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    @Luaan Agreed - sometimes, with American shows, it feels like they spend more time recapping what happened before the last break (and previewing what will happen after the next break) than they do presenting the actual content between the breaks! Commented Sep 30, 2019 at 7:54

While not technically a "release", VidAngel is an online service that allows users to connect to a number of streaming services that they already subscribe to* and filter out types of objectionable content (e.g. language, violence, sex, disturbing scenes) that they wish to avoid in shows they want to watch.

The service lists Star Trek: Discovery as one of the shows it is able to filter, although it appears to only be through Amazon Prime or CBS All Access (rather than through Netflix, where it is distributed internationally). To clarify: you have to already subscribe to these services in addition to VidAngel; this is not a pirate service that allows you to get access to something you haven't bought.*

Star Trek: Discovery "The Vulcan Hello" — VidAngel

Star Trek: Discovery "Battle at the Binary Stars" — VidAngel

As you can see in the screenshots above, there are a number of filters that are available on a per-episode basis, so there is very fine-grained control over what sort of content you want included or not. Your account can also be set up to exclude certain types of content by default for all future episodes you watch.

So while you have to do a bit of work to set up the filters, you can create a version of Star Trek: Discovery that is tailored to exclude the sort of content you don't want younger viewers to see.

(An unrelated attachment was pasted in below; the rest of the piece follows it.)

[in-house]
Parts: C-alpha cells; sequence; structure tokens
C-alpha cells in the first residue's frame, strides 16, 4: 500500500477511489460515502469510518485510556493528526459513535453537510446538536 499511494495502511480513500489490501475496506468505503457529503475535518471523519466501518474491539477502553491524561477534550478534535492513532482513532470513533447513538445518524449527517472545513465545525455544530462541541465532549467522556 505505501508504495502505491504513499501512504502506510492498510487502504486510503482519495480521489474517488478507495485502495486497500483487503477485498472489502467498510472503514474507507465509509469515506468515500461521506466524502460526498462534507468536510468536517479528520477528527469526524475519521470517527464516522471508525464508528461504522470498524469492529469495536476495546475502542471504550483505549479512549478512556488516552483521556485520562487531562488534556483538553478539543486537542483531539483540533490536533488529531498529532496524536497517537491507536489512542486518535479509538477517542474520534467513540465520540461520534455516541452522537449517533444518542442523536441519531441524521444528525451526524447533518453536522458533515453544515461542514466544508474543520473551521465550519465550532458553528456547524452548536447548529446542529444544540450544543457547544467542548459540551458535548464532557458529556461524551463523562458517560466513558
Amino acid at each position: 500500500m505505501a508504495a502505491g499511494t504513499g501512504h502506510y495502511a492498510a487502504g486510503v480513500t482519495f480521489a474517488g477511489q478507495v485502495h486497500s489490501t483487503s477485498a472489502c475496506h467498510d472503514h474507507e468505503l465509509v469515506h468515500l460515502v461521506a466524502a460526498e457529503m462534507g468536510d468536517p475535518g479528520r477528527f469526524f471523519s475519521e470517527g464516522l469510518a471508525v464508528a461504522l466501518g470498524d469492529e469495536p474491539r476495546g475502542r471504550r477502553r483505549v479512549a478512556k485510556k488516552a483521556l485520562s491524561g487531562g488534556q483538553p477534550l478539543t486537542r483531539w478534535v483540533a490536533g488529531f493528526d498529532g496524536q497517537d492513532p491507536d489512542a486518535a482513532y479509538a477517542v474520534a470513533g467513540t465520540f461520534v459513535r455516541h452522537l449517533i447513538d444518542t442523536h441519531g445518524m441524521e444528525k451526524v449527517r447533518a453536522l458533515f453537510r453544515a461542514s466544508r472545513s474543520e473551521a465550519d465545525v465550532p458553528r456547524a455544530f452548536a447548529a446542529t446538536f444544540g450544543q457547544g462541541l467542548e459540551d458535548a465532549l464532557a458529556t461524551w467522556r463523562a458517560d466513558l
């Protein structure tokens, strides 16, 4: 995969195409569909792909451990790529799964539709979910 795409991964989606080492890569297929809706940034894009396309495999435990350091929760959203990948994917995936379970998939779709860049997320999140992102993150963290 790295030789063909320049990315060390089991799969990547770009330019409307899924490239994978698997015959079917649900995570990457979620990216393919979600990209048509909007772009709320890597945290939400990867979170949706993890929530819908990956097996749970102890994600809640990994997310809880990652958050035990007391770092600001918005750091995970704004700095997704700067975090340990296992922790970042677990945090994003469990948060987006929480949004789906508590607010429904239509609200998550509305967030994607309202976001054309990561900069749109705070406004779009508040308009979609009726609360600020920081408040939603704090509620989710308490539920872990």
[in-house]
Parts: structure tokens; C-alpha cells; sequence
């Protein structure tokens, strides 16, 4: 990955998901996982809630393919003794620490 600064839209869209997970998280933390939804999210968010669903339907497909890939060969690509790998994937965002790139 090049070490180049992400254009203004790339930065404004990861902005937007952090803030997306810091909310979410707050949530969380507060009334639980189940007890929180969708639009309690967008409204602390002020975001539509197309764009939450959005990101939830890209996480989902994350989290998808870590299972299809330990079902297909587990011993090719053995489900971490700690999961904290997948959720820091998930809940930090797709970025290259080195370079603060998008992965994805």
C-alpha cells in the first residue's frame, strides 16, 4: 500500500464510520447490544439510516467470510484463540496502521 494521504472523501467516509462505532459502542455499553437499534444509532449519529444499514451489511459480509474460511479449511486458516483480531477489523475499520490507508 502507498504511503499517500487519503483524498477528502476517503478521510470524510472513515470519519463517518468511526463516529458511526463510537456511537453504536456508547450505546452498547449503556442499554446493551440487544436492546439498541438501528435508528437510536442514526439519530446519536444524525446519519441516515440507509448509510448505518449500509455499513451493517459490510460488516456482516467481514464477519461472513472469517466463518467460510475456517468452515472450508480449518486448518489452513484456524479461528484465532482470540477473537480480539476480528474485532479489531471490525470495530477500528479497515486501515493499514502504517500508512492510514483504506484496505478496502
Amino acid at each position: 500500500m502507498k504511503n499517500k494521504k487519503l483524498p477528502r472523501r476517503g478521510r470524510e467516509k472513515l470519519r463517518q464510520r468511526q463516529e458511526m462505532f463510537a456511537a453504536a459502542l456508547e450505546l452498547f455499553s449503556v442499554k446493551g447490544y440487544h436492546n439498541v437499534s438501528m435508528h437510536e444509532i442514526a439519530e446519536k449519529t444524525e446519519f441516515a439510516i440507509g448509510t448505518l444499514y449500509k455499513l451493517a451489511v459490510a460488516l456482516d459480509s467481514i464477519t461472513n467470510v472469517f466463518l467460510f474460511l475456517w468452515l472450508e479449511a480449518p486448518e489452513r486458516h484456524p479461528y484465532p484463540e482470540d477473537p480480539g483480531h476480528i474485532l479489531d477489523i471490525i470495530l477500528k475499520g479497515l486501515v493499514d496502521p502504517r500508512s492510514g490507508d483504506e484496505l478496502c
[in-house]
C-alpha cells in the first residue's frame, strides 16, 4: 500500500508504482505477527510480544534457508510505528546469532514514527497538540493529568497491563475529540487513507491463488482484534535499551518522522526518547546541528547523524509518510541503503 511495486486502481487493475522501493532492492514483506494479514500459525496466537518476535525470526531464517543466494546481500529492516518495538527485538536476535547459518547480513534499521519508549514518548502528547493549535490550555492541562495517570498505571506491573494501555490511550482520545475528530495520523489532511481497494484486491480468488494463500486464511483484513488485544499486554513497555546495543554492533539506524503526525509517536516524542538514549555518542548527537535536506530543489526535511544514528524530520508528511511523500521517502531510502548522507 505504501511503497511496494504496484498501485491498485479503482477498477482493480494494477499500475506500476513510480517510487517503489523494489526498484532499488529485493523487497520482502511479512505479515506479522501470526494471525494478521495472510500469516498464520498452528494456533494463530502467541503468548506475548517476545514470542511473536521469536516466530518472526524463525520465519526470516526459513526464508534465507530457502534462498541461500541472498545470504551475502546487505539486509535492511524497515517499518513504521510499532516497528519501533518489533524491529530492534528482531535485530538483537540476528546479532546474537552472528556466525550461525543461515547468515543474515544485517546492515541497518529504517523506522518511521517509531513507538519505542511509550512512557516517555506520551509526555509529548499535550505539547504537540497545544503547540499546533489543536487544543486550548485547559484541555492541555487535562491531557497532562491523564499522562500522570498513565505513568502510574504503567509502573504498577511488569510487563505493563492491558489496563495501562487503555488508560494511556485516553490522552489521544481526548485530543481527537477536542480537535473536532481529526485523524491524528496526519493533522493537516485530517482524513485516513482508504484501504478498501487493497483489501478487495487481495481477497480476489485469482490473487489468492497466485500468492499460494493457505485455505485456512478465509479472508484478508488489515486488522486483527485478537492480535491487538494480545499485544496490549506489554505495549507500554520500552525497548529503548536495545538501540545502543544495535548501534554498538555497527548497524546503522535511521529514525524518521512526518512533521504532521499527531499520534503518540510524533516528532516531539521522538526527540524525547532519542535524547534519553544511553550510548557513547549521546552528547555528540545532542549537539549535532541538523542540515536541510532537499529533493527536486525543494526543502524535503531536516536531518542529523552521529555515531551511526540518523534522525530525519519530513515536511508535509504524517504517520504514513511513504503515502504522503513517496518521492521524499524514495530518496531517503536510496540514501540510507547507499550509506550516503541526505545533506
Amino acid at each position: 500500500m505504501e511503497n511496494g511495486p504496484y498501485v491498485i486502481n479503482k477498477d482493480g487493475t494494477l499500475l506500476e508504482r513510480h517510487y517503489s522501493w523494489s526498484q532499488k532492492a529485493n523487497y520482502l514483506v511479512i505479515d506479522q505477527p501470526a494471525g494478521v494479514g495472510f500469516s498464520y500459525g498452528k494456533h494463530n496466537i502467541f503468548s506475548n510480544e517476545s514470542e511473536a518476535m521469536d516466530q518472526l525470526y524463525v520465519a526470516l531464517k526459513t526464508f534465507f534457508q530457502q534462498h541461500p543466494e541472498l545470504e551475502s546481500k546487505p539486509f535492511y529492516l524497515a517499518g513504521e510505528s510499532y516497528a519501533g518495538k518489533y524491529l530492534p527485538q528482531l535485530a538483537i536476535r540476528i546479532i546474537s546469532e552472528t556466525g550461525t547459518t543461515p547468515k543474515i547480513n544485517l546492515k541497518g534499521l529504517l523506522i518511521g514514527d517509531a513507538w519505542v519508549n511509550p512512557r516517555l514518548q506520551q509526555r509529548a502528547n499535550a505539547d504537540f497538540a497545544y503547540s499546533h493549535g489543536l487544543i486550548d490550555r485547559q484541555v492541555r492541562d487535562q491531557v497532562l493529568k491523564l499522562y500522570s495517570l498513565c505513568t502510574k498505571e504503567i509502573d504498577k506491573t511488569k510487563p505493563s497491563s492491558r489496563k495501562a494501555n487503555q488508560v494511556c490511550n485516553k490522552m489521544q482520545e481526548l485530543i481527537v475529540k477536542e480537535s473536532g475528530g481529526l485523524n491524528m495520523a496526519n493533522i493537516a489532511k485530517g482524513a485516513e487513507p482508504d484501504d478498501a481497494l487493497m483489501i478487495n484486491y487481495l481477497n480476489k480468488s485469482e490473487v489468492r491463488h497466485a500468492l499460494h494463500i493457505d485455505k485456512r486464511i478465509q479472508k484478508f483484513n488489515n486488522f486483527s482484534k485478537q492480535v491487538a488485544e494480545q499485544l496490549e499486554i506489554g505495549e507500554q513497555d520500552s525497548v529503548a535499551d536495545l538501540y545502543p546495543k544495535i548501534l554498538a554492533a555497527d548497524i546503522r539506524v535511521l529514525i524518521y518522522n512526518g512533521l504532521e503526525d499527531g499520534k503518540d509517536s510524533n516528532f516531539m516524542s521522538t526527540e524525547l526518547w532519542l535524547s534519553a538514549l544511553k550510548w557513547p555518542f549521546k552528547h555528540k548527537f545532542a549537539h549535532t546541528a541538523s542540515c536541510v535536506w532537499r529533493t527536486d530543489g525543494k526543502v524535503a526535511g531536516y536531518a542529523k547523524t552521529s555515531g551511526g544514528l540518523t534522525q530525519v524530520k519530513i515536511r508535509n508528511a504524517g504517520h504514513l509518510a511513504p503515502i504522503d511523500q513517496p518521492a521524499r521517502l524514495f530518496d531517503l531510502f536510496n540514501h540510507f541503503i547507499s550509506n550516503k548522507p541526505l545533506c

* See their FAQ on "Is VidAngel Legal?", in which they describe why they believe their service is legal. That said, there is an ongoing legal battle with regards to VidAngel. Disney sued it for violating copyright and creating unauthorized derivative works. VidAngel filed a countersuit saying that they were not doing this because providing the means for user-requested censorship is permitted as part of the Family Home Movie Act of 2005. As things currently stand, the legal battle is ongoing and VidAngel has agreed to not include any content from Disney. You can read the latest on the legal battle here.

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    @Valorum On what basis do you say that it's an illegal content provider? You still have to buy CBS All Access or Amazon Prime in addition to its service. I've indicated that there is an ongoing lawsuit, but my understanding is that the jury is still out on it. For reference, here is their FAQ where they say they're legal. Commented Sep 29, 2019 at 22:20
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    Saying you're legal doesn't make you legal! en.wikipedia.org/wiki/VidAngel#Studio_lawsuits
    – Valorum
    Commented Sep 29, 2019 at 22:24
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    @Valorum And I'm still not sure why you think this is an illegal content provider. The lawsuits are currently being appealed and are ongoing. Commented Sep 29, 2019 at 22:27
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    This site certainly seems to be of dubious legality, bumbling along from court loss to court loss, periodically claiming bankruptcy and attempting to find loopholes that will allow it to violate people's copyright for profit.
    – Valorum
    Commented Sep 29, 2019 at 22:53
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    Perhaps we could ask about VidAngel's legality on Law.SE? Legal experts are not the target audience of SFF.SE, and I'm not sure the comments section is the best place to debate it. Regardless, my answer stands, and I disagree with your assertion that they are an illegal content provider (and thus I believe it does not violate site guidelines and is is therefore an acceptable answer for this site). You can downvote if you like. Commented Sep 29, 2019 at 23:02